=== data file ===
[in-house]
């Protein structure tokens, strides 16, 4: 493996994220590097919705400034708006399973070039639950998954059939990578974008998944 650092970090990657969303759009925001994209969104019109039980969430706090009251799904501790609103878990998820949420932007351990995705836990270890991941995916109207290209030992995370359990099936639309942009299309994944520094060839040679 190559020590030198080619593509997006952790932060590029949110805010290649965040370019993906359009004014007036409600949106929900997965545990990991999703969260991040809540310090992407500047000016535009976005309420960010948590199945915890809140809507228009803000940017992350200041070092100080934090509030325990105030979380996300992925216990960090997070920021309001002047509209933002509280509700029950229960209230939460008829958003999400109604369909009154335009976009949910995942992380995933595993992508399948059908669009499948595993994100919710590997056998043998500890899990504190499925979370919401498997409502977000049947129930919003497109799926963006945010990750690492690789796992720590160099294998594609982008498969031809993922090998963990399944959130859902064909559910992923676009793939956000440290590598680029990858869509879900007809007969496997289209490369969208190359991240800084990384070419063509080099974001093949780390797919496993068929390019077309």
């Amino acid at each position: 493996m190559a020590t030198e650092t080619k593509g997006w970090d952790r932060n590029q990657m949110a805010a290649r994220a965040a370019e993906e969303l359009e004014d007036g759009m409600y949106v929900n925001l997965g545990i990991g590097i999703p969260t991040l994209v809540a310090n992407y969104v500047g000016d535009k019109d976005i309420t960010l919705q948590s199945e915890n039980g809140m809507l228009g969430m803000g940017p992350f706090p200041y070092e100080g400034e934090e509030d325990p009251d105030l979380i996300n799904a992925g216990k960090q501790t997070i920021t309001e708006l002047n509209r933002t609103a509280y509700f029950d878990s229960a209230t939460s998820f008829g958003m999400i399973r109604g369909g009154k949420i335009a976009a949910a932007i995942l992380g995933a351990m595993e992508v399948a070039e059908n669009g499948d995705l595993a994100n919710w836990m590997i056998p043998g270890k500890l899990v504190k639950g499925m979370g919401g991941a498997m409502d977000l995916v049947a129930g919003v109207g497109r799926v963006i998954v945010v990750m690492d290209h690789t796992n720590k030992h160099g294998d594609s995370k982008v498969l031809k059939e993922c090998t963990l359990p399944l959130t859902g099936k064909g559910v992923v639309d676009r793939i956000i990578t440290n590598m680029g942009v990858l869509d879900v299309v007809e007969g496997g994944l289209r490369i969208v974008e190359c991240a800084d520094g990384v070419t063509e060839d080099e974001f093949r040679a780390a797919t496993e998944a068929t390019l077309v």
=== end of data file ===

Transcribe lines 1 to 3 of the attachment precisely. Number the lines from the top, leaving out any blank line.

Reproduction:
[in-house]
């Protein structure tokens, strides 16, 4: 493996994220590097919705400034708006399973070039639950998954059939990578974008998944 650092970090990657969303759009925001994209969104019109039980969430706090009251799904501790609103878990998820949420932007351990995705836990270890991941995916109207290209030992995370359990099936639309942009299309994944520094060839040679 190559020590030198080619593509997006952790932060590029949110805010290649965040370019993906359009004014007036409600949106929900997965545990990991999703969260991040809540310090992407500047000016535009976005309420960010948590199945915890809140809507228009803000940017992350200041070092100080934090509030325990105030979380996300992925216990960090997070920021309001002047509209933002509280509700029950229960209230939460008829958003999400109604369909009154335009976009949910995942992380995933595993992508399948059908669009499948595993994100919710590997056998043998500890899990504190499925979370919401498997409502977000049947129930919003497109799926963006945010990750690492690789796992720590160099294998594609982008498969031809993922090998963990399944959130859902064909559910992923676009793939956000440290590598680029990858869509879900007809007969496997289209490369969208190359991240800084990384070419063509080099974001093949780390797919496993068929390019077309």
């Amino acid at each position: 493996m190559a020590t030198e650092t080619k593509g997006w970090d952790r932060n590029q990657m949110a805010a290649r994220a965040a370019e993906e969303l359009e004014d007036g759009m409600y949106v929900n925001l997965g545990i990991g590097i999703p969260t991040l994209v809540a310090n992407y969104v500047g000016d535009k019109d976005i309420t960010l919705q948590s199945e915890n039980g809140m809507l228009g969430m803000g940017p992350f706090p200041y070092e100080g400034e934090e509030d325990p009251d105030l979380i996300n799904a992925g216990k960090q501790t997070i920021t309001e708006l002047n509209r933002t609103a509280y509700f029950d878990s229960a209230t939460s998820f008829g958003m999400i399973r109604g369909g009154k949420i335009a976009a949910a932007i995942l992380g995933a351990m595993e992508v399948a070039e059908n669009g499948d995705l595993a994100n919710w836990m590997i056998p043998g270890k500890l899990v504190k639950g499925m979370g919401g991941a498997m409502d977000l995916v049947a129930g919003v109207g497109r799926v963006i998954v945010v990750m690492d290209h690789t796992n720590k030992h160099g294998d594609s995370k982008v498969l031809k059939e993922c090998t963990l359990p399944l959130t859902g099936k064909g559910v992923v639309d676009r793939i956000i990578t440290n590598m680029g942009v990858l869509d879900v299309v007809e007969g496997g994944l289209r490369i969208v974008e190359c991240a800084d520094g990384v070419t063509e060839d080099e974001f093949r040679a780390a797919t496993e998944a068929t390019l077309v």